Geigle studies German agriculture
Wed, 03/08/2017 - 12:08pm admin
The big deal in Germany is getting energy from agriculture by-products,” said Geigle.
Josh Geigle is a rancher in the Wall area. He is also the Pennington County Farm Bureau president. Geigle was one of four Americans who were granted an agricultural tour of Germany.
The American Council on Germany sponsors the McCloy Leadership Mission on Agriculture, Food Security, and Resource Scarcity (originally known as the McCloy Fellowship in Agriculture). In alternating years, four members of the Deutscher Bauernverband (German Farmers’ Association) tour American agriculture, then four American Farm Bureau members tour German agriculture.
The four Americans visited Germany from Oct. 16-28, 2016, to exchange knowledge and practices with their German counterparts. The four were Geigle, Dr. Elizabeth Kohtz, a dairy veterinarian and farmer from Idaho, Ben LaCross, a farmer from Michigan who raises cherries, and Hilary Maricle, a farmer and county commissioner in Nebraska.
Geigle had to convert metric weights and measures, such as hectares to acres, but got fairly good at it.
The first four days, they met with government agriculture officials, learning about government regulations. Geigle said there is very little agriculture representation in the German parliament. He said, after the German Democratic Republic was dissolved, the government gave back the land to the former landowners who were running it for the government. In eastern Germany, the smaller operations benefited by creating huge cooperatives that now might include bulls, hogs, dairy and crop ground. In western Germany, the smaller ranches are more specialized.
During the trip, the tours were arranged by, or personally guided by, previous recipients of the McCloy Fellowship. They toured food processing facilities, farms, ranches and cooperative operations. They discussed sustainable farming and renewable energy through agriculture.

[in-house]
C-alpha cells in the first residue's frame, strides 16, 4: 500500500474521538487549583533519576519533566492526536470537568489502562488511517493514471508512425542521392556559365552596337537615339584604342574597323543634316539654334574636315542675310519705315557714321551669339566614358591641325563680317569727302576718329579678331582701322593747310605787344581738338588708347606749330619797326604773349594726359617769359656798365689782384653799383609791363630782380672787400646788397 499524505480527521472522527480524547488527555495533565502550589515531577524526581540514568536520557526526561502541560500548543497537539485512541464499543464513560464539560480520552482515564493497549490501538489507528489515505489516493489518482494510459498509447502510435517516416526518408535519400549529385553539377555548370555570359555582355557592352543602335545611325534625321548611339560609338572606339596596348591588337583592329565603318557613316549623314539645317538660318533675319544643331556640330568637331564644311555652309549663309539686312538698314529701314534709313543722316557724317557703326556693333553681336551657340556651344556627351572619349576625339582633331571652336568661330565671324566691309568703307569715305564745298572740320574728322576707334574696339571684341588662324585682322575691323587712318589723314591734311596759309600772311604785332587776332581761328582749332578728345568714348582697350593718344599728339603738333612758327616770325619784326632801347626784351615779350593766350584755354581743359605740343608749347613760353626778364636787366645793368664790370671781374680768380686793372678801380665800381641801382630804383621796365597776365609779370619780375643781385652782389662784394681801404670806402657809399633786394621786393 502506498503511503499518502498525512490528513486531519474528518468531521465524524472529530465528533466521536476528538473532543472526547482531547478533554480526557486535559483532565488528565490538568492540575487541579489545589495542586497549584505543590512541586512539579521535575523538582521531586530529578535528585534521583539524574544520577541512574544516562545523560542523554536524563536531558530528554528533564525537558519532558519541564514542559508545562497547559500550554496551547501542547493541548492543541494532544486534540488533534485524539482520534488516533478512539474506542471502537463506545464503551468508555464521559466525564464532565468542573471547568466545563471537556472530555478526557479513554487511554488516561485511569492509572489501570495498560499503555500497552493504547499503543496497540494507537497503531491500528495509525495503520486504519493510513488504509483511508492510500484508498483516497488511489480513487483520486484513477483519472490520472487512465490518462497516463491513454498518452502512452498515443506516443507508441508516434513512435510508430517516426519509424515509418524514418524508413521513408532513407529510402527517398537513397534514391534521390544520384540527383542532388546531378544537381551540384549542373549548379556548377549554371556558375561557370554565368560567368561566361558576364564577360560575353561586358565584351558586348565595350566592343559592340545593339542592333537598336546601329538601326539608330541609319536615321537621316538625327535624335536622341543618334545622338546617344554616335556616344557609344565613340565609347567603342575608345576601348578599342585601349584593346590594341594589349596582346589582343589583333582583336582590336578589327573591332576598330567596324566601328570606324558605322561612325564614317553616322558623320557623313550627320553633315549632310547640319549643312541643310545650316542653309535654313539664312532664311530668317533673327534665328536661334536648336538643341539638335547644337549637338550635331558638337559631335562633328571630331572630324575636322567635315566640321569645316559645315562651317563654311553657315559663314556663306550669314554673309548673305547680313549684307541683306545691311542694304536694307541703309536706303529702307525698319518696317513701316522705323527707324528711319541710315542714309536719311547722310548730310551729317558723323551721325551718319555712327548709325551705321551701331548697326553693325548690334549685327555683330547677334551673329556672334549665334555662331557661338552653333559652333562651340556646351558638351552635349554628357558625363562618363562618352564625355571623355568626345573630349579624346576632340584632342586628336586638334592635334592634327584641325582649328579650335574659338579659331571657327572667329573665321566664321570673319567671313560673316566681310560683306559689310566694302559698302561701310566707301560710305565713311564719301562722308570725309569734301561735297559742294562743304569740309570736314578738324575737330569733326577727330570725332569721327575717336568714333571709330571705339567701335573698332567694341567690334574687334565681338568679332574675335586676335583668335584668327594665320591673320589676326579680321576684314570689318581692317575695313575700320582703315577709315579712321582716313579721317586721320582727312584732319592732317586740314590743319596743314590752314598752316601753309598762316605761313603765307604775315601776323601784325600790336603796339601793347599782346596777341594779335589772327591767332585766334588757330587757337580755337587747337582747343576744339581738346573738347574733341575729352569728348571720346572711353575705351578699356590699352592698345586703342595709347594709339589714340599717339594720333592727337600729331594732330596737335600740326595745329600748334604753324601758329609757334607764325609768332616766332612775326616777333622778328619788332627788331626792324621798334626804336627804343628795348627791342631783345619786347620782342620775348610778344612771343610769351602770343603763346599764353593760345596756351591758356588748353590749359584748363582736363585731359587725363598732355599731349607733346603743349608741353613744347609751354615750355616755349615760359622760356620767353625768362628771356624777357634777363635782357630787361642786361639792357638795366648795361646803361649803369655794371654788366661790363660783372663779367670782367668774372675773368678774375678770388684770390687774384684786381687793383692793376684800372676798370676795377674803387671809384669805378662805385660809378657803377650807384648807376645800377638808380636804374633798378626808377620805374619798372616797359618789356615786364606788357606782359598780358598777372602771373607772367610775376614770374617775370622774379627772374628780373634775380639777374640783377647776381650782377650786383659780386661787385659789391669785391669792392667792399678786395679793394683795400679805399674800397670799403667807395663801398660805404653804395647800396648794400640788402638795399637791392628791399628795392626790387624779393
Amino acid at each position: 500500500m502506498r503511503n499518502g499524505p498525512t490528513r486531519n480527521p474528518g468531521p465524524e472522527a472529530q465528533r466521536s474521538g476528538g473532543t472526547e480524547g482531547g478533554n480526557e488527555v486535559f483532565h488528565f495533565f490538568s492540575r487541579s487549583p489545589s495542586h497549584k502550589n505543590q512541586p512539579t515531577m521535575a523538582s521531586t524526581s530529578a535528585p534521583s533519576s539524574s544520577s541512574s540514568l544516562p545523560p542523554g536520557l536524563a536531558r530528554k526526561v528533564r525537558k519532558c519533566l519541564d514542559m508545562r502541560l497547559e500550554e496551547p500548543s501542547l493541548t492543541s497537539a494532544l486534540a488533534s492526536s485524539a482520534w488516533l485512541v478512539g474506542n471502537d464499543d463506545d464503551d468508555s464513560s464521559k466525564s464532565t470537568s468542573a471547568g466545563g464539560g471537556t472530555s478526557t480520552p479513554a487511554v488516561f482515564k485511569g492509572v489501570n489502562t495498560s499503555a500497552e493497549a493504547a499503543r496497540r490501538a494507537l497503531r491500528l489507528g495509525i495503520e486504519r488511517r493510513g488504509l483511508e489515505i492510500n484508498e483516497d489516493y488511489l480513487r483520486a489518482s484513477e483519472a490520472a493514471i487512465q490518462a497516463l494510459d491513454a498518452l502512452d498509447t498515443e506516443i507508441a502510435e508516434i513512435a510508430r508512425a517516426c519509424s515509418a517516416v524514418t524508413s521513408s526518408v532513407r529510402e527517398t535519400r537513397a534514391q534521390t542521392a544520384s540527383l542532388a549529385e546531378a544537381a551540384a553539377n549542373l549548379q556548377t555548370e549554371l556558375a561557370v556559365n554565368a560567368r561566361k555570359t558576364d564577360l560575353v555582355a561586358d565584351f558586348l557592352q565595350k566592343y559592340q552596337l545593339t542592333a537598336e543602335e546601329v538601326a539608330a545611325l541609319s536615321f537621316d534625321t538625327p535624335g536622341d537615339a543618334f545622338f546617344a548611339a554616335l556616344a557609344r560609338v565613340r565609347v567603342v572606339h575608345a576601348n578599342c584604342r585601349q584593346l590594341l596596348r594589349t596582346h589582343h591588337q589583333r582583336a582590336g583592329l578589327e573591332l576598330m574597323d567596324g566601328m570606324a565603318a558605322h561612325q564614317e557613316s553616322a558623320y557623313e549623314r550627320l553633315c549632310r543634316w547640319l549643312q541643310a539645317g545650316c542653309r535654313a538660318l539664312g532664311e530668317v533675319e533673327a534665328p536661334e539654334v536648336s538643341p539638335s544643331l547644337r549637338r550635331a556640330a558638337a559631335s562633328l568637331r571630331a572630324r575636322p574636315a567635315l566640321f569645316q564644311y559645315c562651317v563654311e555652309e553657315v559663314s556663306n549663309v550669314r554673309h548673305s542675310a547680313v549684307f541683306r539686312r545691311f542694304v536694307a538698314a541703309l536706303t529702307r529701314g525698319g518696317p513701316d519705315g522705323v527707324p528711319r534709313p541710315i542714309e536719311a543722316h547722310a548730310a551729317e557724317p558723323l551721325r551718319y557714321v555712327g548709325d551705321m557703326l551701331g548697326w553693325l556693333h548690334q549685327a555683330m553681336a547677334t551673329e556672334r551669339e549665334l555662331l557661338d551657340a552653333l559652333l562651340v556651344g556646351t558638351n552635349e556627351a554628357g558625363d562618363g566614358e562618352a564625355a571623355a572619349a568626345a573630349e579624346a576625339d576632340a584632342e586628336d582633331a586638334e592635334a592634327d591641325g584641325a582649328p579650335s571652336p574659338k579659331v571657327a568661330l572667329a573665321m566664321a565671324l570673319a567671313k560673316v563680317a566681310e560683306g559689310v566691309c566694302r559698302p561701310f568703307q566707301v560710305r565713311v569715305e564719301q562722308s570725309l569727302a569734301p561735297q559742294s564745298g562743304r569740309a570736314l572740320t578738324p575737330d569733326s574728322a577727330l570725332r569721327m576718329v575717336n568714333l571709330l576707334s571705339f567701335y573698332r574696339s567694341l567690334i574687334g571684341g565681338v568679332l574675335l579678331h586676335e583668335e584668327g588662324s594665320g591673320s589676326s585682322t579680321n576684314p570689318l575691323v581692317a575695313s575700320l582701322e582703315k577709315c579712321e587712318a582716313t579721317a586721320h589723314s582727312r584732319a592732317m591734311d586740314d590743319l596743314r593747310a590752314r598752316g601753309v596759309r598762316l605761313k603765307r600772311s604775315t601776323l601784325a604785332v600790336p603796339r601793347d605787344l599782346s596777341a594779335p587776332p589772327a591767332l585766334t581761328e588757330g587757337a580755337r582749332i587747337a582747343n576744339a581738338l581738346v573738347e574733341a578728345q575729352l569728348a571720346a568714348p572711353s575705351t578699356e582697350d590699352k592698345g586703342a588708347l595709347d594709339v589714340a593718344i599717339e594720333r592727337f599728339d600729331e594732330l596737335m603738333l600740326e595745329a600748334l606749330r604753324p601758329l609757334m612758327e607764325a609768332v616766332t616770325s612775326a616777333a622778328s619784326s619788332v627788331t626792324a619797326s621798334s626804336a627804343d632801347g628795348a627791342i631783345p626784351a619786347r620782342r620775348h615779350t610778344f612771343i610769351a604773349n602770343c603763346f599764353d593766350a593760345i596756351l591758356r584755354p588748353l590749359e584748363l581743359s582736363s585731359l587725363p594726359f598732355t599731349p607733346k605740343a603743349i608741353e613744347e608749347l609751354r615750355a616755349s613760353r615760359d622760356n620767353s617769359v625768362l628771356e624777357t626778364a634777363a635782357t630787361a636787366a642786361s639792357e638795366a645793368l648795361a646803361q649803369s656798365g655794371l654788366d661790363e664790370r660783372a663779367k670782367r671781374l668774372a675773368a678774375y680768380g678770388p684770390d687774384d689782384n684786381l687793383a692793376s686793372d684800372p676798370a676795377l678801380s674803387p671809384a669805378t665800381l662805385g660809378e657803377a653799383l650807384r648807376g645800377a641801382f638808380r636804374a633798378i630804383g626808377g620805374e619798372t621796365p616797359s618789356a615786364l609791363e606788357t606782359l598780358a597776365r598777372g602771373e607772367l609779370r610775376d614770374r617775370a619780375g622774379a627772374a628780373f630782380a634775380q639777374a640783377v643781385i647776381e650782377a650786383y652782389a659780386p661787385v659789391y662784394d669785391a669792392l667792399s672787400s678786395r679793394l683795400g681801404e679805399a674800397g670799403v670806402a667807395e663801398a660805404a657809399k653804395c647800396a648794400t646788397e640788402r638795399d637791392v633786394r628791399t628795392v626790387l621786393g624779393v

Geigle said the dairy he toured has robotic milkers that read the ear tags of each cow. The computer records everything, even denying milking a cow that has returned too soon (wanting to get its share of grain during milking).
They toured the KRONE agriculture equipment manufacturing company. Equipment can be only nine feet wide as it goes down the roads. Geigle saw a tractor that had a harrow for leveling, a roller/packer, rototiller and grain drill that were set up to all operate in one pass. Methane digesters are far faster than composting, and the products are used to heat buildings. “The big deal in Germany is getting energy from agriculture by-products,” said Geigle. He said that they grow corn, but use it as silage for energy.
One ranch has been in the same family since the 1330s. Geigle was amazed that one ranch keeps it cattle indoors on slatted floors, and it works for them. The animal rights movement has caused ranchers to not create steers, but to feed them out as bulls.
“Our eating experience over there was good, except for only one steak,” said Geigle. Germany does not allow hormone treated stock, thus does not import U.S. beef. German beef is home grown or from Argentina or African countries. “Good? Yes. As good as ours ... maybe.”
The four Americans were required to write reports, more of an executive summary than a daily journal. Through all the details, Geigle can summarize it with, “It was a great experience to view agriculture in another country.”